funchal jazz festival - DAY 3 - funchal, portugal, jul 15 - BILL FRISELL TRIO / CHARLES LLOYD QUARTET
- photography by © Clara Pereira / text by Filipe Freitas
BILL FRISELL TRIO
Last day's performances triggered a whirl of emotions.
First we had guitarist Bill Frisell’s flawless trio, with Tony Scherr on electric bass and Kenny Wollesen on drums.
Always serene, smiling, and enjoying the wonderful interactive moments with his peers, Frisell showed off his unique sound as he kept mixing country, rock, blues, Americana, and jazz genres in a calm, seamless way. Most of the tunes were shaped with a peaceful tranquility, only very sporadically resorting to muscled textures wrapped up in sonic distortion.
Without saying a word, Frisell played for 45 minutes, enchanting the audience through exquisite notes and voicings, all of them as much spacious as melodious, without ever losing concentration or the incredible sense of unity that his bands are known for.
Iconic old tunes from the 70s such as “Rambler”, whose relaxing melody sticks into our heads forever, and “Strange Meeting”, which carries both soulful and mysterious tones in its harmonious movements, were mandatory stops throughout this nostalgic journey, at least for the fans who are familiar with his work.
The song list also included more recent compositions such as “Pipeline”, with its static yet groovy swinging feel, Boubacar Traore’s “Baba Drame”, which embraces African traditions, “Small Town”, the composition that lent the title to his latest ECM album recorded with bassist Thomas Morgan, and Burt Bacharach’s “What The World Needs Now Is Love”, a mellifluous piece that finished the concert.
Inevitably, the crowd called him again for an encore.
photography by © Clara Pereira / text by Filipe Freitas
CHARLES LLOYD QUARTET
Frisell ended up playing the following set since he unexpectedly accompanied the unmatchable saxophonist Charles Lloyd and his new quartet composed of Gerald Clayton on piano (filling in for Jason Moran), Reuben Rogers on bass, and Eric Harland on drums. Apart from Clayton, all these members are also part of a quintet called The Marvels, whose debut album was released last year.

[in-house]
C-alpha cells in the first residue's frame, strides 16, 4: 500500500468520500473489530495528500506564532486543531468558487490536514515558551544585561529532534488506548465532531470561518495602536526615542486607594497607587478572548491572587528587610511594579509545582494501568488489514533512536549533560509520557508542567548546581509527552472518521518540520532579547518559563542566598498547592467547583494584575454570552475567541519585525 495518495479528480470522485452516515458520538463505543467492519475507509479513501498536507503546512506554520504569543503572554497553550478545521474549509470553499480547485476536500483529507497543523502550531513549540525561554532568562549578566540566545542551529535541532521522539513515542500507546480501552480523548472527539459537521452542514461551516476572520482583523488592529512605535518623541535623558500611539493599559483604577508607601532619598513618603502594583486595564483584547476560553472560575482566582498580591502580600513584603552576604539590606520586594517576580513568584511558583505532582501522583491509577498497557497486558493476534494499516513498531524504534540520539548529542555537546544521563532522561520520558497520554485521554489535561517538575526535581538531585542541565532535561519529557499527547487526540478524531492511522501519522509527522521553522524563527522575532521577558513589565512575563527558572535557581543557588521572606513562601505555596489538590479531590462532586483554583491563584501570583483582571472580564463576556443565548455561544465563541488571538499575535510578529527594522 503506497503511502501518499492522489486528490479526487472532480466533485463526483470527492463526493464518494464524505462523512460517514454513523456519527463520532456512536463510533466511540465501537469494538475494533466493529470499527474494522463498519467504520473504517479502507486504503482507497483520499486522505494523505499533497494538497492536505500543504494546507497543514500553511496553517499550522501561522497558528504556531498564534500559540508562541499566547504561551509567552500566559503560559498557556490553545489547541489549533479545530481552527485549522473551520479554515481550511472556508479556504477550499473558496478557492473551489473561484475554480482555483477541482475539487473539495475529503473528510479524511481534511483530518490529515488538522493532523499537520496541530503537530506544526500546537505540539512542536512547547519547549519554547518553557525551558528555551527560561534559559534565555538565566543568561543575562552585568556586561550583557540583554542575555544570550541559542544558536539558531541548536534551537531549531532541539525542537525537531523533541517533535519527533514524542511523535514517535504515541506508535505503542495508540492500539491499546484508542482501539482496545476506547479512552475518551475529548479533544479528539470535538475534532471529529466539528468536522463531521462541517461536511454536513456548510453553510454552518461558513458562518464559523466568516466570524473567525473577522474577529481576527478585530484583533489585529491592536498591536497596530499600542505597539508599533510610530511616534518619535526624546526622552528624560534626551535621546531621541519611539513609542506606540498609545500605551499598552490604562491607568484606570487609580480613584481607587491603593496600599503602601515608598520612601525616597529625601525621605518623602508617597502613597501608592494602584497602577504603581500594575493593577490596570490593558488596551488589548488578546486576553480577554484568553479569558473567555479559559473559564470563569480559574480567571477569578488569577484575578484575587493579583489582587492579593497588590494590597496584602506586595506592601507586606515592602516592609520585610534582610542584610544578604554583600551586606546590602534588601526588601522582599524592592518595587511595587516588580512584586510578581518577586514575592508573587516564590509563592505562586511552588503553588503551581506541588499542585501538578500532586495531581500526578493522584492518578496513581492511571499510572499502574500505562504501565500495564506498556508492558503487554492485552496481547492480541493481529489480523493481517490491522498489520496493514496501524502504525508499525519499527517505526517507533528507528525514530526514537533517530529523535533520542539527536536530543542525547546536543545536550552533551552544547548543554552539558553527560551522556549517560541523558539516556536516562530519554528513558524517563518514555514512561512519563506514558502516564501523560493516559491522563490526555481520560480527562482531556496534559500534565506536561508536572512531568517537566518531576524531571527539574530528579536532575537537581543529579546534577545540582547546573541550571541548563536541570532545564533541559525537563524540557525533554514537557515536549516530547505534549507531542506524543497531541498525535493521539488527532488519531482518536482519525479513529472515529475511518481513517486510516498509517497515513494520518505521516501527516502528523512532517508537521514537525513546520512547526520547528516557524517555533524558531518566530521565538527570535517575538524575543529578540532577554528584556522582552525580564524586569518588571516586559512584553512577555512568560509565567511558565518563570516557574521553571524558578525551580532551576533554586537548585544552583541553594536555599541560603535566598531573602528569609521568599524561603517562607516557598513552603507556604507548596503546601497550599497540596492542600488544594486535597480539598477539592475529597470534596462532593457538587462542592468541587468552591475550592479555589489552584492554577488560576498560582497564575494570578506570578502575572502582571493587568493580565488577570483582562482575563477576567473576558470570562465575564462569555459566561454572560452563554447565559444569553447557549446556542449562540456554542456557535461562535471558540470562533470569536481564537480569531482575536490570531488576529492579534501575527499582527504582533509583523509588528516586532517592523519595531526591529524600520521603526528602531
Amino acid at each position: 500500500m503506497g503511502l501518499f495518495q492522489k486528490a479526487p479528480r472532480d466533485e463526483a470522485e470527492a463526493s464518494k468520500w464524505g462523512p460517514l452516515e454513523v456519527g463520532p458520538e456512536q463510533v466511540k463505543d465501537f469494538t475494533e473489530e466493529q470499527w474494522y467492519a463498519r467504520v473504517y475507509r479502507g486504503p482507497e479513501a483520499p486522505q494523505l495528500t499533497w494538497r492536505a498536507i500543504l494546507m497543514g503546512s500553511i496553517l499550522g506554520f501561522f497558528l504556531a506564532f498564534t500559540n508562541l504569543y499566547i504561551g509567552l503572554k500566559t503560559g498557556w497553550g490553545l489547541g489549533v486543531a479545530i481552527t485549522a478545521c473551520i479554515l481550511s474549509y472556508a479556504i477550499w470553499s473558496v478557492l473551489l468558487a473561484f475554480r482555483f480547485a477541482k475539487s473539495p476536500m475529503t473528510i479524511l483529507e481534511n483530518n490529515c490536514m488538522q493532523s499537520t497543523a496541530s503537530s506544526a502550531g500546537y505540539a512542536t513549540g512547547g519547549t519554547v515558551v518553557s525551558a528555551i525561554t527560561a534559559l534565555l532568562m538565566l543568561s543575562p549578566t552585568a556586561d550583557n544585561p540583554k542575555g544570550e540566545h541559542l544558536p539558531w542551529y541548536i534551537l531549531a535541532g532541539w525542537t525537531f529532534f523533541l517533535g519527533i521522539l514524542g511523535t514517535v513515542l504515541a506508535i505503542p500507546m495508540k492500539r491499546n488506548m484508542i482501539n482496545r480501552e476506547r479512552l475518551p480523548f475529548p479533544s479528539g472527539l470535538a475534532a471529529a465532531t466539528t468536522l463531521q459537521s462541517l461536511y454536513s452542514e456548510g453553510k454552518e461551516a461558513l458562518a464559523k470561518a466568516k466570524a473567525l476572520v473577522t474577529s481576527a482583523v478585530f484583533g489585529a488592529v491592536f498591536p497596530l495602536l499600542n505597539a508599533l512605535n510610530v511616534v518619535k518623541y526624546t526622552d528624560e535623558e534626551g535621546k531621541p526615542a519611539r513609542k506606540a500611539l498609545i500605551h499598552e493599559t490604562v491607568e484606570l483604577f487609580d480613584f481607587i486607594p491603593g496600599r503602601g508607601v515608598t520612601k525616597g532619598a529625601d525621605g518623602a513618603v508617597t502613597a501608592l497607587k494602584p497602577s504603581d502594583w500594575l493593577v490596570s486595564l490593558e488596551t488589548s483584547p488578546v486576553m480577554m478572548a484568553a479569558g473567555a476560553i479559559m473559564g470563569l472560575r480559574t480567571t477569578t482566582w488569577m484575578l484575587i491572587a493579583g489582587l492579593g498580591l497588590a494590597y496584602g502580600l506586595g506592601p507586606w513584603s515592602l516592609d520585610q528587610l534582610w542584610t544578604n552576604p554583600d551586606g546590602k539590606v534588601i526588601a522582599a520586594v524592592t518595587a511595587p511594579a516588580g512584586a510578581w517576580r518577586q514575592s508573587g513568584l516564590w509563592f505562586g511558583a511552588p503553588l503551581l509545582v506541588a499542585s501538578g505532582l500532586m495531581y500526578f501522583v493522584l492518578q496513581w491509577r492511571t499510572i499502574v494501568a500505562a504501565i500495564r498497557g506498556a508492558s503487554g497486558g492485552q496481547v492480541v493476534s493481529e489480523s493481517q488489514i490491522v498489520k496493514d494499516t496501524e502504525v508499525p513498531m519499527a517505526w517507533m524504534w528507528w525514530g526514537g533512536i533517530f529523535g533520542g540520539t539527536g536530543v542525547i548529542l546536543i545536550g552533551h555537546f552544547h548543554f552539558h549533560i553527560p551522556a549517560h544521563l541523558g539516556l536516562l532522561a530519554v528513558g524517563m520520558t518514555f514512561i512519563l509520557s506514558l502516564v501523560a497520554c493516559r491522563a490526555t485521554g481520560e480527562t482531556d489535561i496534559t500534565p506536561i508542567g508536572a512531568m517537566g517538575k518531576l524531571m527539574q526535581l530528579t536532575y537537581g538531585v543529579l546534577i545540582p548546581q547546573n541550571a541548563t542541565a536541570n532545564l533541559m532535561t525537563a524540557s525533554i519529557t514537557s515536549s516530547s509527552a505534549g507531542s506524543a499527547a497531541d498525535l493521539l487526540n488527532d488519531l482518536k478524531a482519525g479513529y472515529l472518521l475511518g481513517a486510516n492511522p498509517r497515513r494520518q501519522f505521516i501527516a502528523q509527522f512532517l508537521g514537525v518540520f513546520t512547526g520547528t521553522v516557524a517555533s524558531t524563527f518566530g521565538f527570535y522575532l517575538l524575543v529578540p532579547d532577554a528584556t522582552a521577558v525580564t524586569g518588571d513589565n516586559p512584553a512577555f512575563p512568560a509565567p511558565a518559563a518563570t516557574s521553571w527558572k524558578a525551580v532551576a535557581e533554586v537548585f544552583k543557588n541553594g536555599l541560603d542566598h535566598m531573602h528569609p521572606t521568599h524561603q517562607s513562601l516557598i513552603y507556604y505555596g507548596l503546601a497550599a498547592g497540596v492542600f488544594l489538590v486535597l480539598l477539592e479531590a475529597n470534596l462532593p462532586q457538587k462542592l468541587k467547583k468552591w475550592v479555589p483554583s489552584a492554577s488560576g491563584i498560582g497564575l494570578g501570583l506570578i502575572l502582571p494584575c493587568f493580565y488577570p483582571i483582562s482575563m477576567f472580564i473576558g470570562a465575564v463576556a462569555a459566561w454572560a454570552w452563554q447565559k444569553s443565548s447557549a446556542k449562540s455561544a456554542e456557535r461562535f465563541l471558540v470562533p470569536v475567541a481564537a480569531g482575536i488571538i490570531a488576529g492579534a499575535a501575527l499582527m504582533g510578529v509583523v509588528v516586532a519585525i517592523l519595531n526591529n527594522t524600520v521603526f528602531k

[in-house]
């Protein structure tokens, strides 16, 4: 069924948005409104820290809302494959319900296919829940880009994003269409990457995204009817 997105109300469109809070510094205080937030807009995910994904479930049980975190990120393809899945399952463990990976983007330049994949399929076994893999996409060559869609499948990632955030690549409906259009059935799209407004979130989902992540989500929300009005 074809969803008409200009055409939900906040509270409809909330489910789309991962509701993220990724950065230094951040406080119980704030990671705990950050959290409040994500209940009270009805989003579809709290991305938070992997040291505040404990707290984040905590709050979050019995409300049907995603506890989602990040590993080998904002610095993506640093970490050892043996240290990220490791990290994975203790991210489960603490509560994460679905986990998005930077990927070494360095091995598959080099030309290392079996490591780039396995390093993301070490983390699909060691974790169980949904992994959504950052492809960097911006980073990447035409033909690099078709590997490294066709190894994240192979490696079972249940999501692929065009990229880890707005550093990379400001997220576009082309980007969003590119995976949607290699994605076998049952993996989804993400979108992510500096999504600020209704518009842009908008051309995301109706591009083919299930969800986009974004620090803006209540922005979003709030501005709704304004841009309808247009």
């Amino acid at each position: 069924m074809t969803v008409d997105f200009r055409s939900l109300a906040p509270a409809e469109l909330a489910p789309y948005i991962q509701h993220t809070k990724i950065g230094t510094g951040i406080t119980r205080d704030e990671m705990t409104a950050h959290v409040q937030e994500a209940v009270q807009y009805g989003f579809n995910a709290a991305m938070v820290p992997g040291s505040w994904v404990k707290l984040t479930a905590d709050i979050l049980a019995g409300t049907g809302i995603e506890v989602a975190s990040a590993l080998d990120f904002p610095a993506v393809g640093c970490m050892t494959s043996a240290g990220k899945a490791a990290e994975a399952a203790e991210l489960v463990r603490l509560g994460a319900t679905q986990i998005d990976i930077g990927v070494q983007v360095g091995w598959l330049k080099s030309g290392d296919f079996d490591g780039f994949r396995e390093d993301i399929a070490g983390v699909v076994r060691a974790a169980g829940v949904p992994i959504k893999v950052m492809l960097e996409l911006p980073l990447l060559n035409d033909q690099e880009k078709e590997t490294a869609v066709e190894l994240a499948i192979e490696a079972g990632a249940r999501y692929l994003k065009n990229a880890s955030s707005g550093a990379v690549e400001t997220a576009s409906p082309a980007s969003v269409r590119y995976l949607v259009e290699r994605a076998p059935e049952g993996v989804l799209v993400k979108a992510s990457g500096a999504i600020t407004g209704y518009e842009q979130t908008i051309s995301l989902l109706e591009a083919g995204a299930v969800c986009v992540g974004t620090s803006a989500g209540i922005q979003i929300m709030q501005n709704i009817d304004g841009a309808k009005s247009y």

By spreading a spirituality that goes deep and wide, Lloyd has filled my eyes with tears, whether through exultant, danceable themes or touching ballads that take us to sound-based meditations.
There has always been something special in his music whose impact on me is tremendous. I truly believe that what he plays is something beyond the rational, something that comes from the soul.
I reached a marvelous state of ecstasy with “Nu Blues”, delivered with an impeccable yet unusual Parker-ish bop vibe, the soulful “Monk’s Mood”, and the groovy “Tagore on the Delta”, in which Lloyd played flute and invited everyone to clap hands according to the ravishing rhythm. On this last tune, the saxophonist also played hand percussion with a contagious enthusiasm while Clayton embarked on an inventive improvisation.
The best was reserved to the end, and “Passin’ Thru” showed how stunning a spirited blend of jazz and world music can be.
Totally surrendered to the music, the audience demanded an encore and Lloyd acquiesced with another mighty ballad followed by the traditional Mexican folk song “La Llorona”.
Simply irresistible and… unforgettable!!